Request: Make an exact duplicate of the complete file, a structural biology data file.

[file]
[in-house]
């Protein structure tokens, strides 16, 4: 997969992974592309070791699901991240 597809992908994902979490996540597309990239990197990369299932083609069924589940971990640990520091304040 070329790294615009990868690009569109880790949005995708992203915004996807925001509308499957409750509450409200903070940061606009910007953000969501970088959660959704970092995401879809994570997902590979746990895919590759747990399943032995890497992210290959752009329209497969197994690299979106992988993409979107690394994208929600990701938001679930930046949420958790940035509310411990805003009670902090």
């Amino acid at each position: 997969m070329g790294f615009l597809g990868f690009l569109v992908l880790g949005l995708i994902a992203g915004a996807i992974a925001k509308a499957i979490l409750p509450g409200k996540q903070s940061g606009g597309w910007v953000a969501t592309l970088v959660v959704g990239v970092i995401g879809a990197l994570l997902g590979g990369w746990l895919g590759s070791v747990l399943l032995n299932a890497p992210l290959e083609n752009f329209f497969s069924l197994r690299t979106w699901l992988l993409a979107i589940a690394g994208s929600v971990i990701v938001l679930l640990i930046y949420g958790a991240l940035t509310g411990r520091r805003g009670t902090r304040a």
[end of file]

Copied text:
[in-house]
């Protein structure tokens, strides 16, 4: 997969992974592309070791699901991240 597809992908994902979490996540597309990239990197990369299932083609069924589940971990640990520091304040 070329790294615009990868690009569109880790949005995708992203915004996807925001509308499957409750509450409200903070940061606009910007953000969501970088959660959704970092995401879809994570997902590979746990895919590759747990399943032995890497992210290959752009329209497969197994690299979106992988993409979107690394994208929600990701938001679930930046949420958790940035509310411990805003009670902090």
């Amino acid at each position: 997969m070329g790294f615009l597809g990868f690009l569109v992908l880790g949005l995708i994902a992203g915004a996807i992974a925001k509308a499957i979490l409750p509450g409200k996540q903070s940061g606009g597309w910007v953000a969501t592309l970088v959660v959704g990239v970092i995401g879809a990197l994570l997902g590979g990369w746990l895919g590759s070791v747990l399943l032995n299932a890497p992210l290959e083609n752009f329209f497969s069924l197994r690299t979106w699901l992988l993409a979107i589940a690394g994208s929600v971990i990701v938001l679930l640990i930046y949420g958790a991240l940035t509310g411990r520091r805003g009670t902090r304040a």